• Assess BP prior to administration of SPRAVATO®. In patients whose BP is elevated prior to SPRAVATO® administration (as a general guide: >140/90 mmHg), a decision to delay SPRAVATO® therapy should take into account the balance of benefit and risk in individual patients.5
  • BP should be monitored for at least 2 hours after SPRAVATO® administration. Measure blood pressure around 40 minutes post-dose and subsequently as clinically warranted until values decline. If BP remains high, promptly seek assistance from practitioners experienced in BP management. Refer patients experiencing symptoms of a hypertensive crisis (e.g., chest pain, shortness of breath) or hypertensive encephalopathy (e.g., sudden severe headache, visual disturbances, seizures, diminished consciousness, or focal neurological deficits) immediately for emergency care.5
  • Closely monitor blood pressure with concomitant use of SPRAVATO® with psychostimulants or monoamine oxidase inhibitors (MAOIs) [see Drug Interactions (7.2, 7.3)].5
  • In patients with history of hypertensive encephalopathy, more intensive monitoring, including more frequent blood pressure and symptom assessment, is warranted because these patients are at increased risk for developing encephalopathy with even small increases in blood pressure.5

Risk Evaluation and Mitigation Strategy.

The FDA approved SPRAVATO® with a REMS.5 The goal of the SPRAVATO® REMS is to mitigate the risks of serious adverse outcomes resulting from sedation and dissociation caused by SPRAVATO® administration, and abuse and misuse of SPRAVATO®, by5:

  • Ensuring that SPRAVATO® is only dispensed to and administered in a medically supervised healthcare setting that monitors these patients.
  • Ensuring that pharmacies and healthcare settings that dispense SPRAVATO® are certified.
  • Ensuring that each patient is informed about the serious adverse outcomes resulting from sedation and dissociation and the need for monitoring.
  • Enrollment of all patients in a registry to further characterize the risks and support safe use.

Because of the possibility of delayed or prolonged sedation or dissociation, patients must be monitored by a healthcare professional for at least 2 hours following each treatment session until the clinician determines the patient is safe to leave.5

ADDITIONAL Safety INFORMATION

Abuse and misuse.

  • SPRAVATO® is a Schedule CIII controlled substance and may be subject to abuse and diversion. Assess each patient’s risk for abuse or misuse prior to prescribing SPRAVATO®, and monitor all patients receiving SPRAVATO® for the development of these behaviors or conditions, including drug-seeking behavior, while on therapy5
  • Individuals with a history of drug abuse or dependence are at greater risk; therefore, use careful consideration prior to treatment of individuals with a history of substance abuse disorder. Monitoring for signs of abuse is recommended5

Dependence.

  • Physical dependence has been reported with prolonged off-label use of ketamine. There were no withdrawal symptoms captured up to 4 weeks after cessation of SPRAVATO® treatment5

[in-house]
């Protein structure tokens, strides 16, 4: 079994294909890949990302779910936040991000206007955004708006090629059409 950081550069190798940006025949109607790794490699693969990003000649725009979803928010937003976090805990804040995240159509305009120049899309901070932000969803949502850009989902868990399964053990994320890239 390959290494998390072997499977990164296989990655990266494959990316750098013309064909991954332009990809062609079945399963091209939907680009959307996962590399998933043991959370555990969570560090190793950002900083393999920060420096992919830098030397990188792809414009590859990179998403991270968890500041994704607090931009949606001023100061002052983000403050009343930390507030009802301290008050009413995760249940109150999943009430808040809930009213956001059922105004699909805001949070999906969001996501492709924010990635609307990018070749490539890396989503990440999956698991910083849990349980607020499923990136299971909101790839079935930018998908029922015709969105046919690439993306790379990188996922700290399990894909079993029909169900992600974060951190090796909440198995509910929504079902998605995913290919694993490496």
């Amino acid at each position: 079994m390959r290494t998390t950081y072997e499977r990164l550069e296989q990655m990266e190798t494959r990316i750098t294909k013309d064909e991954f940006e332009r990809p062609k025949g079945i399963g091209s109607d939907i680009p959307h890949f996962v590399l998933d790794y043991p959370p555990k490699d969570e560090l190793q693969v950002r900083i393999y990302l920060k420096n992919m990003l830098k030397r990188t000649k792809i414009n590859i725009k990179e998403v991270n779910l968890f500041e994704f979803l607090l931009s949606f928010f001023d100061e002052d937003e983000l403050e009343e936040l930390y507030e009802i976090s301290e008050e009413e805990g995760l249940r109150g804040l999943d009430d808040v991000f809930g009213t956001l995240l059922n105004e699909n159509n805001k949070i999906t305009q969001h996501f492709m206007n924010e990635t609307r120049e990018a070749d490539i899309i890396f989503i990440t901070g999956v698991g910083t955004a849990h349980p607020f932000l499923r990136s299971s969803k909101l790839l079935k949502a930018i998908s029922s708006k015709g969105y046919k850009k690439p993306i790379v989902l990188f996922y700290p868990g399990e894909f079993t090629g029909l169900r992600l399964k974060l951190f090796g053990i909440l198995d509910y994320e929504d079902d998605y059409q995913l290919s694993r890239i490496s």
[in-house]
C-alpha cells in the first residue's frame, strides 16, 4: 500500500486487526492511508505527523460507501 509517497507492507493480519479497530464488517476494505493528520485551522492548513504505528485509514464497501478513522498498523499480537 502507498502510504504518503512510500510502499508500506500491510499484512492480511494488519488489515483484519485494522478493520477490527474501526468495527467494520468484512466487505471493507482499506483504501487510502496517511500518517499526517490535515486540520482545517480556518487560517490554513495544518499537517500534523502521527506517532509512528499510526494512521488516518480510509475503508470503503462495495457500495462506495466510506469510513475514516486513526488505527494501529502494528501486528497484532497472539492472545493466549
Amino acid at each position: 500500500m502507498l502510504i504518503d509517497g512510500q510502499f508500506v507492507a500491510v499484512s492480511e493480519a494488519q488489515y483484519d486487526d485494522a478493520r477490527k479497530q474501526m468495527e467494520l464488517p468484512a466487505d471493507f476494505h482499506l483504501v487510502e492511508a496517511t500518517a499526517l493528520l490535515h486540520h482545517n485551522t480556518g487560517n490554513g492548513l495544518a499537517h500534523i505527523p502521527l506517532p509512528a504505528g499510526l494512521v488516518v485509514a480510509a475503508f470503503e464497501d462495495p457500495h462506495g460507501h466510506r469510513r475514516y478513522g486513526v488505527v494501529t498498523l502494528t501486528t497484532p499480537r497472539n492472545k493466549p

• SPRAVATO®-treated patients should be monitored for symptoms and signs of physical dependence upon discontinuation of the drug5

Please see accompanying Brief Summary of the full Prescribing Information. Please see full Prescribing Information including Boxed WARNINGS at www.SpravatoHCP.com.

Discontinuation Rates Due to Adverse Reactions Were Less Than 5% Across Short- and Long-Term Clinical Trials5,‡,§

In short-term studies in adults, 4.6% of adults treated with SPRAVATO® plus oral AD discontinued treatment vs 1.4% of patients who received placebo nasal spray plus oral AD (Figure 5).5

 

Across all phase 3 studies, adverse reactions leading to discontinuation were5:

  • Anxiety (1.2%)
  • Depression (0.9%)
  • Blood pressure increased (0.6%)
  • Dizziness (0.6%)
  • Suicidal ideation (0.5%)
  • Dissociation (0.4%)
  • Nausea (0.4%)
  • Vomiting (0.4%)
  • Headache (0.3%)
  • Muscular weakness (0.3%)
  • Vertigo (0.2%)
  • Hypertension (0.2%)
  • Panic attack (0.2%)
  • Sedation (0.2%)

‡Induction phase only for Study 1 and a second similar 4-week study.7
§Maintenance phase only for Study 2.8

Dosing Schedule

SPRAVATO® does not require daily dosing and should be administered in conjunction with an oral AD.5 SPRAVATO® is patient-administered with a single-use device that delivers a total of 28 mg of SPRAVATO® in 2 sprays (1 spray per nostril) with each device. SPRAVATO® is self-administered using 2 devices (for a 56-mg dose) or 3 devices (for an 84-mg dose), depending on the dose prescribed, with a 5-minute rest between use of each device to allow medication to absorb.5

  • The recommended treatment schedule for SPRAVATO® (esketamine) CIII Nasal Spray is divided into 2 phases: the induction phase and the maintenance phase5
  • SPRAVATO® is administered twice weekly during the induction phase. The recommended administration during this 4-week phase is a 56-mg dose on Day 1 with subsequent doses of 56 mg or 84 mg based on clinical judgment5